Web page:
Deadly Ever After

The Writing Adventures of The Undead Duo–Julie Hutchings and Kristen Strassel

Sin Is The Writer’s Element

TODAY’S BREW: The blood of Juan Valdez

By Julie

SIN IS THE WRITER’S ELEMENT

–Francois Mauriac

I love sin. That undeniable darkness of the heart that makes a good person turn to their worst selves and indulge them. These are the best characters, and often the best people. The kind who understand that there’s no straight line in the world, only lines that get you to your endgame faster.

Probably too often, I’ve said how “nice” people don’t generally do anything for me. Anyone can be nice. I want real. I want every imperfection of the people/characters I care about laid out to me. It’s that kind of exposure of the inner demon that makes me trust people, makes me a better person for seeing their honesty with their flaws and the struggle to accept them.

Loving sinners is why I’m a writer, in part. I want to see the dark and dirty of everyone, and when I can’t get it, or need to put my own out there in not so many words, I create that persona. I do my best to make a sinner that’s just like you, in one way or another.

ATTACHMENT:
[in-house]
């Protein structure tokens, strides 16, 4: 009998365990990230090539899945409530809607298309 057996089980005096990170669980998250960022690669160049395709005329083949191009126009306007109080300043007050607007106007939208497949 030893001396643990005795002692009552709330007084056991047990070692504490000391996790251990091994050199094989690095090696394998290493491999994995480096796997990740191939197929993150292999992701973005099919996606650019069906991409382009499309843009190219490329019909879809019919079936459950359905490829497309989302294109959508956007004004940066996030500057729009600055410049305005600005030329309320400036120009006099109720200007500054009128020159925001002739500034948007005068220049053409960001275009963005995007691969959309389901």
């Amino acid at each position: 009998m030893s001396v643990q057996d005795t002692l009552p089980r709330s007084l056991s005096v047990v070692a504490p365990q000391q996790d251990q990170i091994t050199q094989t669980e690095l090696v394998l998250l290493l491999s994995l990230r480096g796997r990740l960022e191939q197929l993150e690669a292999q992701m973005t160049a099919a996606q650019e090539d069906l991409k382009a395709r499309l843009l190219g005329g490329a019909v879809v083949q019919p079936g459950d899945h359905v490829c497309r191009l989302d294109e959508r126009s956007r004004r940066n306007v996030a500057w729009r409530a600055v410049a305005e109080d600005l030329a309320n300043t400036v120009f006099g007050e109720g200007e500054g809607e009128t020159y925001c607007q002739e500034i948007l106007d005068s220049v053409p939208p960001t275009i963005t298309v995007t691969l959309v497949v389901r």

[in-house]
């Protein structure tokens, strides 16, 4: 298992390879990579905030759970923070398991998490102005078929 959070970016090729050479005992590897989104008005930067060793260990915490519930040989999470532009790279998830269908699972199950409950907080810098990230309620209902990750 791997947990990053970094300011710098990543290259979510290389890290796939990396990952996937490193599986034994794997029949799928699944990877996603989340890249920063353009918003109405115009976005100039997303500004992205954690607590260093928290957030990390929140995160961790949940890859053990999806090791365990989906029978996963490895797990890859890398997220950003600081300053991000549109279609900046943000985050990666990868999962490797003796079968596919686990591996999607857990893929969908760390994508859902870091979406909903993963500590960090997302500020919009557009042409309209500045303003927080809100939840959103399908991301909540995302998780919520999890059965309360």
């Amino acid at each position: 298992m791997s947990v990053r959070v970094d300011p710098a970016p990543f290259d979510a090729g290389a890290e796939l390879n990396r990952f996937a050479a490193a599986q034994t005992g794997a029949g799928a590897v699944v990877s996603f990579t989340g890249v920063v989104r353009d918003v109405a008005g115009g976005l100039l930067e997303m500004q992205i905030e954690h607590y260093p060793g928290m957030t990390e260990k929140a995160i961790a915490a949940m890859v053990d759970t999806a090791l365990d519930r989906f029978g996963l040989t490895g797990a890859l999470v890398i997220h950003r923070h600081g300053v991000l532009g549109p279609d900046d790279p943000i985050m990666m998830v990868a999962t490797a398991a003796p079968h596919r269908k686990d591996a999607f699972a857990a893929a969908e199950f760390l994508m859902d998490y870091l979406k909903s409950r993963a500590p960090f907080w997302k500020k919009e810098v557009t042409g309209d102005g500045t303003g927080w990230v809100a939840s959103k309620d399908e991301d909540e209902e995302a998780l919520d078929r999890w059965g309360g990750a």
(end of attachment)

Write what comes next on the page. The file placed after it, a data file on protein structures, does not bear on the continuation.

I’m doing a deeper round of research on Obsessive Compulsive Disorder for Trent, the main character in THE ANIMAL. My initial research gave me all the facts I needed to make sure that his disorder was realistic, and respectful of those who suffer from it. This round, though…..I’ve been reading OCD forums online, hearing the horrors that some of those who are afflicted with OCD suffer. Their bravery in the face of their own irrational thoughts of violence is more painful than I can wrap my head around. My heart was ripped in half plenty of times as I observed these conversations, making me tear up even now. People who get stuck on a terrible image of some awful act they would never probably do, and the guilt that literally keeps them awake at night. Living with thoughts of murder, pedophilia, bestiality….more unimaginable things than you could conceive of….it makes me think harder about the nature of OCD. In every one of these forum chats, the people who suffer these thoughts despise them. They have often just as many obsessive thoughts that cause them to check in constantly with loved ones to be sure they haven’t been hurt. It’s the difference between the people that commit these crimes and those who suffer the thoughts of them. There is no temptation to actually commit them. The sufferers are revolted by the images that overtake their minds, like they’ve been forced to watch the most disturbing part of a movie about themselves over and over and over. Naturally, this leads to extreme guilt and the questions of am I a pedophile if this vision pops in my head over and over? Am I a murderer if it’s all I can think of doing?